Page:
It’s always been my mindset to not be “salesy.” So much so, I almost didn’t get into real estate. I feared people would see me in the same negative light that I saw people who put their sales goals above how people should be treated.
As it so happens, the best Realtors are trusted advisors who serve their clients’ best interests above their own. Hurdle cleared.
Yet, I’ve been hesitant to publish certain messages that might appear self-serving. Telling people that they should buy a home rather than rent has been one such topic.
What is best for your situation does depend on a number of variables.
Earlier this year, I hit that topic with Louisville Rent vs Buy: Which makes the most sense?.
Last week, I read Steve Kaufman’s well-written piece—More young Louisvillians are renting the white-picket-fence American dream. Kaufman gathered expert opinions about Louisville’s current landscape from developers and investors. As it happens, these are the same people who gain when rents increase.
Just because Louisvillians are renting, does that mean they should?
Trulia, soon to be merged with Zillow, is an enterprise that grabs all available public records, then slices and dices them for mass consumption. Consumers should not rely on their property valuations, but they do publish worthwhile articles to help draw visitors.
One such piece is the newly updated Trulia Rent vs. Buy, which reports a whopping 38 percent better return on buying a home than renting one.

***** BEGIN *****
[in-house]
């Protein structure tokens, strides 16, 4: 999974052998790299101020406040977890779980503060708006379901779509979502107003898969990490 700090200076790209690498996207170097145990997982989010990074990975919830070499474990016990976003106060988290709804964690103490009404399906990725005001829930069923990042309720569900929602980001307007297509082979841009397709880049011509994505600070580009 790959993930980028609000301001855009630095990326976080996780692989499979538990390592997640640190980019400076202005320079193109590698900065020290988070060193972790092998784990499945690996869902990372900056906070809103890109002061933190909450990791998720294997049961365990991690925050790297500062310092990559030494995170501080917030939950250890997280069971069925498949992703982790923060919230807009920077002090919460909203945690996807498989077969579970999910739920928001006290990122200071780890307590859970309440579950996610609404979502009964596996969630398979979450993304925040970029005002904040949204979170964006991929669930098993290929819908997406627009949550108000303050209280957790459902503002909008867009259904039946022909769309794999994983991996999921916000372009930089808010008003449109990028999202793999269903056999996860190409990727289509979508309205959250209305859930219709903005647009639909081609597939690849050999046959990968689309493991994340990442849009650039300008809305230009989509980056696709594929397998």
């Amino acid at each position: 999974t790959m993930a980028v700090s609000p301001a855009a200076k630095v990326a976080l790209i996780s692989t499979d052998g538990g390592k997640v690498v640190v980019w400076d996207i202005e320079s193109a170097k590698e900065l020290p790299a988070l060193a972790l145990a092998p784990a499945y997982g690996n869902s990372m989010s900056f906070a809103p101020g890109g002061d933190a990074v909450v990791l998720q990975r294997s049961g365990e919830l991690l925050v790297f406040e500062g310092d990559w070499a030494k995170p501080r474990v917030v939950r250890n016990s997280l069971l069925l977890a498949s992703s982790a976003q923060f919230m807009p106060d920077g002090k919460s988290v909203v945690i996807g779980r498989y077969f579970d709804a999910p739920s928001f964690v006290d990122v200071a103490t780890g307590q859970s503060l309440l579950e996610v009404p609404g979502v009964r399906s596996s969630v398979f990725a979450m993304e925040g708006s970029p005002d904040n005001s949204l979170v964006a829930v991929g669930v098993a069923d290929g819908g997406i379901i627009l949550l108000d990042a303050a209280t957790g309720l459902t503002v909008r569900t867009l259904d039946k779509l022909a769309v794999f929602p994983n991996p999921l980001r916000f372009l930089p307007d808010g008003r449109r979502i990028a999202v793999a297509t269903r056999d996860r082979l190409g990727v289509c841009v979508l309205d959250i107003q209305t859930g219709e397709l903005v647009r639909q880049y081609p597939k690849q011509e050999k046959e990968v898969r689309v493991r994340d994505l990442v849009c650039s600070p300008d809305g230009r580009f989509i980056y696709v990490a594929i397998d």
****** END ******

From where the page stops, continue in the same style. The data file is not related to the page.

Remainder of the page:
Buying is 38% cheaper than renting nationwide, and buying is cheaper than renting in all of the 100 largest metros. In fact, buying is at least 20% cheaper than renting under our baseline assumptions in all of the 100 largest U.S. metros except Honolulu.
Thirty-eight percent is quite the large number, don’t you think? Looking at the chart, Louisville does even better, landing somewhere in the 40-60 percent range.
(Make sure to hit their interactive map where you can customize mortgage type, tax bracket and expected years in home, to get a better feel for your personal situation.)
So here’s my question: Is this message being received by the general public? Public opinion is already on record saying that home ownership is a better long-term investment than even a 401(k) plan. But home sales numbers, while healthy, are far from exemplary. Given where interest rates remain—at historical lows—one would expect homes flying off the market, given the financial benefits.
Obviously, many negative forces are at play: unemployment, lack of wage growth, foreign uncertainties, and more. I’d be interested in learning from those who want to purchase a new home but haven’t, what is holding them back? Could it be financing? While a treacherous obstacle course to be sure, it is more readily available than it has been in years.
Rental rates keep moving higher in Louisville. And it appears most are willing to pay for the flexibility of a 12-month lease rather than purchasing a home purchase, even if the dollars tell us another story.